© Stefanos

September 22, 2015

An Experience at Antikythera by Stefanos

Antikythera is unlike most Greek Islands, as it does not offer conventional beauty. It is a small, inhospitable rock, worn away by the wind and by the waves traveling from the Aegean Sea into the Mediterranean Sea; but therein lies its charm. It offers a kind of ragged tranquility, that I have not experienced anywhere else, a sense of complete disconnect from anything not Antikytherean. As soon as you step off the boat and unto the pier at Potamos, the island’s only port, you suddenly realize that this is not a place where your problems and worries can follow, a place with only 20 permanent residents and almost no tourist amenities or luxuries. There are only 3 beaches, Xiropotamos, Potamos, and Camarella, which are no more than 20 minutes walk from each other. At the moment there are two archaeological excavations taking place on and near the island, as well as a bird watching observatory for the migrating season.

Once, this small and almost deserted island was the home to nearly 800 people who lived a small, self-sustaining, community. During the Second World War, the inhabitants were deported by the occupying enemy forces, only to return a few months later but in significantly smaller numbers; causing the constant decline of the population ever since. Even though this is truly sad because the island has had such a peculiar history from antiquity up to modern, every summer it blooms back to life with over 300 people, from Antikythereans who live abroad, to explorers and scientists.

The two most important projects that are currently taking place on the island, are the maritime excavation of the world-famous shipwreck of Antikythera, as well as the excavation of the fortified pirate outpost that is located on the island. Since the shipwreck receives a lot of independent coverage, I’d like to shine some light on the latter. The “Kastro”, as it is known among the locals, operated as a pirate outpost from the late 4th century B.C, up until 69-67 B.C, when it was destroyed from the Roman campaign that dealt with piracy in the Mediterranean. In the past, there were 2 more excavations, one in the late 19th Century by Valerios Stais, the head of the National Museum of Archaeology of Athens, and in the early 20th century by Kostantinos Kourouniotis.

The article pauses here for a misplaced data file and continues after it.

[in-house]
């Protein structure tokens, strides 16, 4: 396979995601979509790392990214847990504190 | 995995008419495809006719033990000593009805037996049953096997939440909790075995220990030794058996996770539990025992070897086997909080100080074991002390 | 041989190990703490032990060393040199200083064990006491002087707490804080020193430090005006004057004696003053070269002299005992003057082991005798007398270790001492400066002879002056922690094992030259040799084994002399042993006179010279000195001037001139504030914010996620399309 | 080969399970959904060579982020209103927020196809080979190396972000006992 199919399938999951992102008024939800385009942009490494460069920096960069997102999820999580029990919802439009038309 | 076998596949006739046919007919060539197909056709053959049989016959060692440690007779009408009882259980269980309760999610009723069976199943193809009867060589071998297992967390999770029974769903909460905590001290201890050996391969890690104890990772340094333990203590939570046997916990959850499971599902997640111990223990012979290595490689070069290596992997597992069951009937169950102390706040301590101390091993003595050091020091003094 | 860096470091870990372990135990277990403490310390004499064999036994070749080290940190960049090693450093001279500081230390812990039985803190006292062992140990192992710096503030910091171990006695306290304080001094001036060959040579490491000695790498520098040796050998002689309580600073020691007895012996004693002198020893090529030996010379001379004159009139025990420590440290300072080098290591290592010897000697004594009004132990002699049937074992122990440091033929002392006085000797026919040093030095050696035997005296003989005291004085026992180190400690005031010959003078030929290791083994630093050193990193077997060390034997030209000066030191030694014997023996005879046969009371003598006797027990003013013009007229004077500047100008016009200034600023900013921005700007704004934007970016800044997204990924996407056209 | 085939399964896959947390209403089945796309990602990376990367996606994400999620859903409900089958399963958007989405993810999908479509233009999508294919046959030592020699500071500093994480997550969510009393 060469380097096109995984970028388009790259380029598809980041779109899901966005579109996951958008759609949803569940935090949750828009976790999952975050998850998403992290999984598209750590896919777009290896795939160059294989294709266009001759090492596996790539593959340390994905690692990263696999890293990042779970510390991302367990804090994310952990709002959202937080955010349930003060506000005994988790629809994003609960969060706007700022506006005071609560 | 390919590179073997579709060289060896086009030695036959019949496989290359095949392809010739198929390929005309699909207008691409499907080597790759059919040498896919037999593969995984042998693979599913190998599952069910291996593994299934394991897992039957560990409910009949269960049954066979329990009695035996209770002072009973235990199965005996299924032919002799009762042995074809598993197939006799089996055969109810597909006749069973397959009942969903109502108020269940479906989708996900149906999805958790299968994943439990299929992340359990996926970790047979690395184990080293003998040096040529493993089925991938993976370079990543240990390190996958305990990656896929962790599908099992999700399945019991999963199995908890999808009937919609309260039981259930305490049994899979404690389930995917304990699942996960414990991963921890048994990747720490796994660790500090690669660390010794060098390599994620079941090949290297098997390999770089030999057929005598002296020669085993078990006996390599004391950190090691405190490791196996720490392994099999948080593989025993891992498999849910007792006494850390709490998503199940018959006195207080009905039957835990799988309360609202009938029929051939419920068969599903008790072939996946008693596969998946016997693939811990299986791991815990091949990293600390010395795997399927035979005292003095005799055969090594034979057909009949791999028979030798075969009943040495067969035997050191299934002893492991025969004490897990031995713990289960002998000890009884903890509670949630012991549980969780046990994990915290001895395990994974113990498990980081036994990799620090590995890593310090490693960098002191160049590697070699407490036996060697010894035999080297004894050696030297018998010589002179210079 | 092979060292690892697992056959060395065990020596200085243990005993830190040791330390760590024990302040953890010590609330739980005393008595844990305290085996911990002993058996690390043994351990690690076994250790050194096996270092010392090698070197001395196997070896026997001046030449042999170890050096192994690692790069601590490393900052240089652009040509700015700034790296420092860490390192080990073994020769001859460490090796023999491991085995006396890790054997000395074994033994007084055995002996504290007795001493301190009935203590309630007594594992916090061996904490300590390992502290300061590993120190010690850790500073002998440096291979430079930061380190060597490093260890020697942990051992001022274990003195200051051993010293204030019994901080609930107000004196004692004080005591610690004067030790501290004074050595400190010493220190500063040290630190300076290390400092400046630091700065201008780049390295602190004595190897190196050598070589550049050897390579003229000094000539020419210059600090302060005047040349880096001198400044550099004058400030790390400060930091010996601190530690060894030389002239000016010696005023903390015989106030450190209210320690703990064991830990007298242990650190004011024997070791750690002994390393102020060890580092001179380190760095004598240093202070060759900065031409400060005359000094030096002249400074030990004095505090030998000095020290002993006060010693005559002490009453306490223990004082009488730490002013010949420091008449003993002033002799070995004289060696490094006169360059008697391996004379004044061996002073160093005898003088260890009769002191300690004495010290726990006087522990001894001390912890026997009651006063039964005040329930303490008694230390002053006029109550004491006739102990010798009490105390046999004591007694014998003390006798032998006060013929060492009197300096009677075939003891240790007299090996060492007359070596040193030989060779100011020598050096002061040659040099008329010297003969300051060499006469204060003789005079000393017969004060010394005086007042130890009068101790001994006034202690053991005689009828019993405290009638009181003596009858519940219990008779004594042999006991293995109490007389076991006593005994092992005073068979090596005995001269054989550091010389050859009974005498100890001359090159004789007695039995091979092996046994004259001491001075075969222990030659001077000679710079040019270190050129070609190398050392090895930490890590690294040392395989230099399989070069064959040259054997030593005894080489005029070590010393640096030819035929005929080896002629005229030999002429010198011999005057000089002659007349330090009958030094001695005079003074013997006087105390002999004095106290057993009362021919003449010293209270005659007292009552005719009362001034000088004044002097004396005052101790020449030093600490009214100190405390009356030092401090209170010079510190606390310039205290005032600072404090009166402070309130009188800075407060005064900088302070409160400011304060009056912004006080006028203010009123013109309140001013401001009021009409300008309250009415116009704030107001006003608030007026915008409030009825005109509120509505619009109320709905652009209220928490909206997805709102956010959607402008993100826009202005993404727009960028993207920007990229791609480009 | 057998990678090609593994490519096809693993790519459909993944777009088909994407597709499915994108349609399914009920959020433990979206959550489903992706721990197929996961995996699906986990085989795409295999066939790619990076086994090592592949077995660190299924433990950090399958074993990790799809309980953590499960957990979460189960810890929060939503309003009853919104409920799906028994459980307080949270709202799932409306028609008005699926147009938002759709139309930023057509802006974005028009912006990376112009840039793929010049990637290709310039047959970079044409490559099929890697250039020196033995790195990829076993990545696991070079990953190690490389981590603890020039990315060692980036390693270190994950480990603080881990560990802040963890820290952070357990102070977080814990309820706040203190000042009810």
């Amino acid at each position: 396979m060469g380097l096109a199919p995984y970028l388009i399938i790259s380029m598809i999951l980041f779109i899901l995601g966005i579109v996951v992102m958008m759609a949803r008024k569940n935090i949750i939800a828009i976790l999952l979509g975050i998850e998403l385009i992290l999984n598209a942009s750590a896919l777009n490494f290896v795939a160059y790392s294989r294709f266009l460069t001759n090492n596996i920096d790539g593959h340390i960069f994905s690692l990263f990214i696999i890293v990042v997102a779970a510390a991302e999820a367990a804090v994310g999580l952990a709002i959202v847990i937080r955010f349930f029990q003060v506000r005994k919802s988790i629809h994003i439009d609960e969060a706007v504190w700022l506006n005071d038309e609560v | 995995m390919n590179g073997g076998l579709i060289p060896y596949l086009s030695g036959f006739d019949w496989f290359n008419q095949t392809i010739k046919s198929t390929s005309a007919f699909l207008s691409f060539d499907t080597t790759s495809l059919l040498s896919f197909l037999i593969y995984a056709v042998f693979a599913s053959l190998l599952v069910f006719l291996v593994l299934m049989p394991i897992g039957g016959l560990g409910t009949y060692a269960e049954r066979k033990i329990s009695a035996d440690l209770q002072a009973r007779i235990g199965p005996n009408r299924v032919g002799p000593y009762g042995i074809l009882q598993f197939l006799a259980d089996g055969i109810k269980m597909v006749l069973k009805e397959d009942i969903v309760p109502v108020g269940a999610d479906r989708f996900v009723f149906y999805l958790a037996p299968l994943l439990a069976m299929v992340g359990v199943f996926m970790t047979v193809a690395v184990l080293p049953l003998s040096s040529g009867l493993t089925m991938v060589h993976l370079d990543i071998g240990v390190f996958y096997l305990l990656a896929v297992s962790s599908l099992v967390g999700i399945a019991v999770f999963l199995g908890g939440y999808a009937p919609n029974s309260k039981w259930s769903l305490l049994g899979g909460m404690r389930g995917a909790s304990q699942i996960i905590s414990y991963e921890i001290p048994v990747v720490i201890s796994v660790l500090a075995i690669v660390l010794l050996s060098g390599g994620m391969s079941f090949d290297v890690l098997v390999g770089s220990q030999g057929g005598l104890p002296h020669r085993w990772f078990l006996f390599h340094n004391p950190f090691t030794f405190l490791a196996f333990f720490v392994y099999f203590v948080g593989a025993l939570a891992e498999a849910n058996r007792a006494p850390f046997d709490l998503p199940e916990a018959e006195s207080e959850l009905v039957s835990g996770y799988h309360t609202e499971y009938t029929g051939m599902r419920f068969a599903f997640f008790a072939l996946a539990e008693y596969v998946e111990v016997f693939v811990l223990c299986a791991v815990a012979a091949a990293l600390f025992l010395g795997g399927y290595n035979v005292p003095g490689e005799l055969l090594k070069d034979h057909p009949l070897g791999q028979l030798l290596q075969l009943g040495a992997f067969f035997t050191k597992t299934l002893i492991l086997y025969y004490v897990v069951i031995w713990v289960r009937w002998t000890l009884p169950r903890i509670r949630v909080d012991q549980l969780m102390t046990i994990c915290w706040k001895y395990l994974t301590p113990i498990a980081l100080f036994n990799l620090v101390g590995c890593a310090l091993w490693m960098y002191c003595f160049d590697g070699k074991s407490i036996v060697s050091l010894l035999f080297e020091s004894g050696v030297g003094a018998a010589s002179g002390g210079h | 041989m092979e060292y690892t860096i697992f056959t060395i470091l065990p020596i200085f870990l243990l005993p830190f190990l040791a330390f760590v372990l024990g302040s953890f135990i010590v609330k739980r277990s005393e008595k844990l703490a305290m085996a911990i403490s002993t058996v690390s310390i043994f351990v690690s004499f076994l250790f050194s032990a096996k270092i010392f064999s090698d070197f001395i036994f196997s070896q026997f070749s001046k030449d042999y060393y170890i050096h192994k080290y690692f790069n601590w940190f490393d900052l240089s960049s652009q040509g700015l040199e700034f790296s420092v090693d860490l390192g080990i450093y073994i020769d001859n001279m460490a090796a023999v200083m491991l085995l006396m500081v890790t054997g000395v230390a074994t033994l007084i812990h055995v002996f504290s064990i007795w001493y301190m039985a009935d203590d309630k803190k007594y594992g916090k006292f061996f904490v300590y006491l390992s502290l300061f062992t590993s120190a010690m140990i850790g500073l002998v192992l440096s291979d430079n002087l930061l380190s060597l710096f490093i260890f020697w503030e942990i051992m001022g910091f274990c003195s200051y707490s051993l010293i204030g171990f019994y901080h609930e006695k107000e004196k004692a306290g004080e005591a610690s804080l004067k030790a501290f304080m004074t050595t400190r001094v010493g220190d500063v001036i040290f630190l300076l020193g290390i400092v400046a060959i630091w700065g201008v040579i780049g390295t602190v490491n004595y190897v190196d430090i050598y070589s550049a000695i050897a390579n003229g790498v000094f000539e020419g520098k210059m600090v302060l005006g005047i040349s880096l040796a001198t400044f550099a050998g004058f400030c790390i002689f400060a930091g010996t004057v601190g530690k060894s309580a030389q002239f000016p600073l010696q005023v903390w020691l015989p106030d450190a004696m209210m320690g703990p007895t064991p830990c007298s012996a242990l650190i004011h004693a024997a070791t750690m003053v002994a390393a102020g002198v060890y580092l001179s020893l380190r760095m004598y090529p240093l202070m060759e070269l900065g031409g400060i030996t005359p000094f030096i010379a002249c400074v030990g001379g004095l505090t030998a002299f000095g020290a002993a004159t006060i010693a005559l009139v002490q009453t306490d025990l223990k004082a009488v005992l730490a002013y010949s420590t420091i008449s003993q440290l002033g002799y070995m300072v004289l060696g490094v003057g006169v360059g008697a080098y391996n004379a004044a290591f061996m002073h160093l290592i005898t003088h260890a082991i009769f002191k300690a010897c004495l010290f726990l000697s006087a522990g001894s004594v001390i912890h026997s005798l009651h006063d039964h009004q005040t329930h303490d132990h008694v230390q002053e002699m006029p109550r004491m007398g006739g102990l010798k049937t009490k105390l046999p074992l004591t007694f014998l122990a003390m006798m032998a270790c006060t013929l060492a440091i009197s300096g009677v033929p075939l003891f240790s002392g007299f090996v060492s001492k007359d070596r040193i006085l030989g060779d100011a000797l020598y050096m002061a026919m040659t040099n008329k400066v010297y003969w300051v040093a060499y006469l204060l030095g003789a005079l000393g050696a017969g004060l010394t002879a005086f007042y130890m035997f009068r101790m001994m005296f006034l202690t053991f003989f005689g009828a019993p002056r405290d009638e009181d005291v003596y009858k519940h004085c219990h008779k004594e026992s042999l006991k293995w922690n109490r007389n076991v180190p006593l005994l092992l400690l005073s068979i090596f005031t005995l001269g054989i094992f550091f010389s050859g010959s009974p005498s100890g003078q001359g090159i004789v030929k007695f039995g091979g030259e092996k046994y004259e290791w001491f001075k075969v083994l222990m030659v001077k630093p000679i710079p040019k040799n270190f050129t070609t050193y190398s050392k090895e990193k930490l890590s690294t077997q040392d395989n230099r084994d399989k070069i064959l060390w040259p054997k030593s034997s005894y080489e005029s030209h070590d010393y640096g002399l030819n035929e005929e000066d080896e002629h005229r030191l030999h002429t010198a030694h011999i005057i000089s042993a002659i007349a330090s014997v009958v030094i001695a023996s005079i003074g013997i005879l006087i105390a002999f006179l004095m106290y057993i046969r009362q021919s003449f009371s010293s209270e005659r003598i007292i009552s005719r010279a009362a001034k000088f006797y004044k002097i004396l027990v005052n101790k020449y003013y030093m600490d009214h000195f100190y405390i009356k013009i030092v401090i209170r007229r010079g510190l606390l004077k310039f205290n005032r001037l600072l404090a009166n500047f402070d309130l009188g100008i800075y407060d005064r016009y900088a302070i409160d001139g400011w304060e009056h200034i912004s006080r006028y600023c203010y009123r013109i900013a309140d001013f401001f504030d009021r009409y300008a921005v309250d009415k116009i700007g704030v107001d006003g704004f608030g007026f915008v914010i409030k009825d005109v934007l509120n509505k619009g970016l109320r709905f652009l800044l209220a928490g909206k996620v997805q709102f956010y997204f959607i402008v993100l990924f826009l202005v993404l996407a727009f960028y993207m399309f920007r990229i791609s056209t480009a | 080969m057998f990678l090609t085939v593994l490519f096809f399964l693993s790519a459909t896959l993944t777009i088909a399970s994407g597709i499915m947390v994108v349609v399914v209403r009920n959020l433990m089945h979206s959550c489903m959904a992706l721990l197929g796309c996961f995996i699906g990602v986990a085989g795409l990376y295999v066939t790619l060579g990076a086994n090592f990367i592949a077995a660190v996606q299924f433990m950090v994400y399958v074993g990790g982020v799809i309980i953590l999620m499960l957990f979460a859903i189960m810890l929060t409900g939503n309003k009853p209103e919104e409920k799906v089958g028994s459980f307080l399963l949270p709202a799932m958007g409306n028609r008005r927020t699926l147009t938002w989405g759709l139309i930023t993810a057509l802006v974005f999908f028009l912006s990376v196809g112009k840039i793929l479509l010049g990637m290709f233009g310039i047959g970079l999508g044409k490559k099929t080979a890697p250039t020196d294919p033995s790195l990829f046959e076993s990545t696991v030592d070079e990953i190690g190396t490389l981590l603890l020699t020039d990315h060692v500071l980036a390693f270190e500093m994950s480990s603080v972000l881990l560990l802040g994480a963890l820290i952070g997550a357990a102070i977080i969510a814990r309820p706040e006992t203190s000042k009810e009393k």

Every August since 1998, a team of archaeologists, volunteers, and students from all over the world, led by Archaeologist Aris Tsaravopoulos, ranging from 20 up to 50 members, excavates and studies the “Kastro”. The multi-national team excavates under the supervision of experienced archaeologists from the Greek Archaeological Service, where they are taught basic excavating techniques and theory, as well as receive a hand-on experience of the examination and the recording of the finds which range from pottery, to metal weaponry and coinage. This particular excavation operates in a very unusual way that allows people from all over the world with many different backgrounds, to gain a first-hand experience of the archaeological process that usually takes place behind closed doors, unseen by the public. Furthermore, even travellers that visit the site to learn about its history are encouraged to participate in the excavation, this year alone there were 3 tourists that were on vacation, who abandoned their previous plans and came back to Antikythera a few days later, to formally join the excavating team! It is a unique experience that in my opinion goes unmatched due to the isolation that the island offers, and the fact that the history and heritage of the island, from antiquity to modern times, is not just passively displayed, but you can actively take part in it and experience it first-hand.

Text and Photo Courtesy of Stefanos

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